Preparing Your Mazdaspeed For Tuning
CorkSport was just hit with snow again today…boy are we ready for winter to be OVER!
Are you ready? What do you have left to get ready before the weather breaks, and racing starts?
Winter months exist so us Mazda people can spend all of our hard earned money to make our Mazdaspeed’s faster. It all starts with an AccessPort, and CorkSport Fuel Pump Internals. Before you know it, your Mazdaspeed is now fully bolted with an upgraded CorkSport Turbo.
People sometimes seem to forget that quality of your tune is just as important as the quality of your parts. So how do you get a solid tune on your car?
CorkSport wanted to make sure to lay out exactly how to prepare your Mazdaspeed for tuning services. This helps streamline getting your Mazdaspeed ready, and it also helps your potential tuner so they don’t have to worry about tuning with a potential mechanical problem.
The very first step in getting your Mazdaspeed tuned would be to get the Cobb AccessPort tuning device. This is the gateway to access your ECU and to make adjustments to your tune. You will use your AccessPort to record logs and send those logs to your tuner. Not only can you make adjustments to your ECU, but you can also read/clear CEL’s ( check engine lights), and you can also monitor up to six different parameters in real time.
When you do apply for a tune, your tuner will tell you which parameters to monitor so they can have the correct information to get you a reliable tune.
The stock high-pressure fuel pump internals has proven to randomly lose pressure during a fourth gear wide open throttle pull. What we have seen is the pump spike pressure up in the 1800’s, and by redline, the fuel pressure has dropped below 1600psi. This creates lean situations which have lead to engines grenading themselves. Before a tuner will touch your car, you will have to make sure to have these upgraded. These will increase flow and allow your fuel pressure to stay above 1600psi keeping you in the safe zone.
Double check what your tuner will want you to use, but in general, people will use one step colder plugs gapped down to a .026. The trusted spark plug in this platform would be the NGK Iridium IX plugs (part # 6510). The idea behind using a more quality plug with a smaller gap is to keep the spark from blowing out when you increase boost pressure. If you do have too large of a gap, then you will start to misfire, and you should get a code on your AccessPort for either random misfire, or cylinder specific. Keeping that spark in check will prevent delays in the tuning process.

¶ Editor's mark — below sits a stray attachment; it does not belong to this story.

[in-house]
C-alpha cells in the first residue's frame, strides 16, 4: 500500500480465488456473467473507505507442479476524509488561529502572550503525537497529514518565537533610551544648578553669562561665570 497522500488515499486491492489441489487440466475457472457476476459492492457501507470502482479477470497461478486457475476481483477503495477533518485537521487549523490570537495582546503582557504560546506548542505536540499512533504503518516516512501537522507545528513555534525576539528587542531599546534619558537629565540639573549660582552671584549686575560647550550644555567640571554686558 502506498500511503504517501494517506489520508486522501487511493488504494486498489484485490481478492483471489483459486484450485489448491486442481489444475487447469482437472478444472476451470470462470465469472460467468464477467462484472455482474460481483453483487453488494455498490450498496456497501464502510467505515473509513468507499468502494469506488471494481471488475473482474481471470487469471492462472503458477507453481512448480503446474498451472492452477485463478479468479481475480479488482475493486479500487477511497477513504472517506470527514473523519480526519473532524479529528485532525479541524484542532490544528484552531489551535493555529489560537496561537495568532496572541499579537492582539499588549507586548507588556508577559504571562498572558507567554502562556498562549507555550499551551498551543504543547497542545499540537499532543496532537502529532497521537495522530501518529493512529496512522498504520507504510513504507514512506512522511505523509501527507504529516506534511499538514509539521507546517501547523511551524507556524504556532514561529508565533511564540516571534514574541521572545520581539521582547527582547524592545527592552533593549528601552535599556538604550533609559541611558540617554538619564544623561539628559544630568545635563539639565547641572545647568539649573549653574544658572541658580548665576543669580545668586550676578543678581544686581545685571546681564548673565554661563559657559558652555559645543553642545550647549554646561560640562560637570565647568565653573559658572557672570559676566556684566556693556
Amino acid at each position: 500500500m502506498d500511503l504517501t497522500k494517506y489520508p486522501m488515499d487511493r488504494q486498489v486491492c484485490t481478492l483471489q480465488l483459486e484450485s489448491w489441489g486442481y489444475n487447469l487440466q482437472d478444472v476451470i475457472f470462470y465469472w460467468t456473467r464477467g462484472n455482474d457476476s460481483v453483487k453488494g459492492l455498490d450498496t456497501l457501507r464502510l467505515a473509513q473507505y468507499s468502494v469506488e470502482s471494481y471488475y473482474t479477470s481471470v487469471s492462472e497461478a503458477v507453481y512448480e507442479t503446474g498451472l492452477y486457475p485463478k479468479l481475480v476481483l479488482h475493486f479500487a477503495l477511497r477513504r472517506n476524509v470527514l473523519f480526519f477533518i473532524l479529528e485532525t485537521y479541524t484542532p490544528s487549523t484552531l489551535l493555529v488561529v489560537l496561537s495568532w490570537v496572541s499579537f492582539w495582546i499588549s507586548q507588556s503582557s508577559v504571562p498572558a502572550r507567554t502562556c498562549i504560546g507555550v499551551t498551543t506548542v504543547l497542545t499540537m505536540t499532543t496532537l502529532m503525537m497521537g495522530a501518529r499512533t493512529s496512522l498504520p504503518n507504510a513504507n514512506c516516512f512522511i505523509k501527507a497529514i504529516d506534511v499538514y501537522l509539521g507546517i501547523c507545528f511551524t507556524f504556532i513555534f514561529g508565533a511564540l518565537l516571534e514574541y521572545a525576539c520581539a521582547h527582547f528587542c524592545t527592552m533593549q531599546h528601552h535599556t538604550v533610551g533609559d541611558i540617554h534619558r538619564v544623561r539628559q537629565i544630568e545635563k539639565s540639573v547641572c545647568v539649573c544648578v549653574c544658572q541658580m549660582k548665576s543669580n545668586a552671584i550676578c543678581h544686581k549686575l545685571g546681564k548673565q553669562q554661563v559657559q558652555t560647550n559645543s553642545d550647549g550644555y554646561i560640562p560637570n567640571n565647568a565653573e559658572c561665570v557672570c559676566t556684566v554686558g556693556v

Making sure to double check the engine health is probably one of the most important things to do before modding and tuning your Mazdaspeed. Doing a quick compression test to make sure your cylinder rings can still hold pressure will tell you if the engine is healthy or not. Ideally, you want to see all of your cylinders read approximately the same numbers.
You also do not want to see your compression go below 140 across the board. Mazda says that anything 140 or below is poor compression. If you end up having an unhealthy engine, then the car will not make the desired power, and you could potentially ruin your engine even further. Make sure to check out our misfire blog where we show you how to properly boost leak test your car!
Every tuner is going to be targeting a certain boost pressure based upon current modifications. A lot of times the turbo has to work harder because of a few boost leaks that are not closed off before tuning. This can affect your fuel trims, and it will also affect how much wastegate duty cycle is needed in order to reach desired boost targets. Having zero boost leaks is important so your tuner does not have to work around those leaks.
A big question we always see in the forums, and on Facebook would be people wondering why their AccessPort shows knock values. The most important thing to remember is part throttle knock is nothing to worry about. My own Mazdaspeed see’s values of 8.0 all the time on part throttle. The only time to worry about knock values is when you are at wide-open throttle. As long as your knock values stay below 2.0 then that is nothing to worry about.
Doing these few simple things for your tuner will not only save time for both of you, but your tuner will love you because they don’t have to try and diagnose an issue from thousands of miles away. CorkSport hopes this really helps the community as a whole, and we also hope that people can use this as a tool to get their car dialed in much faster.
Stay happy, and stay fast CorkSport family!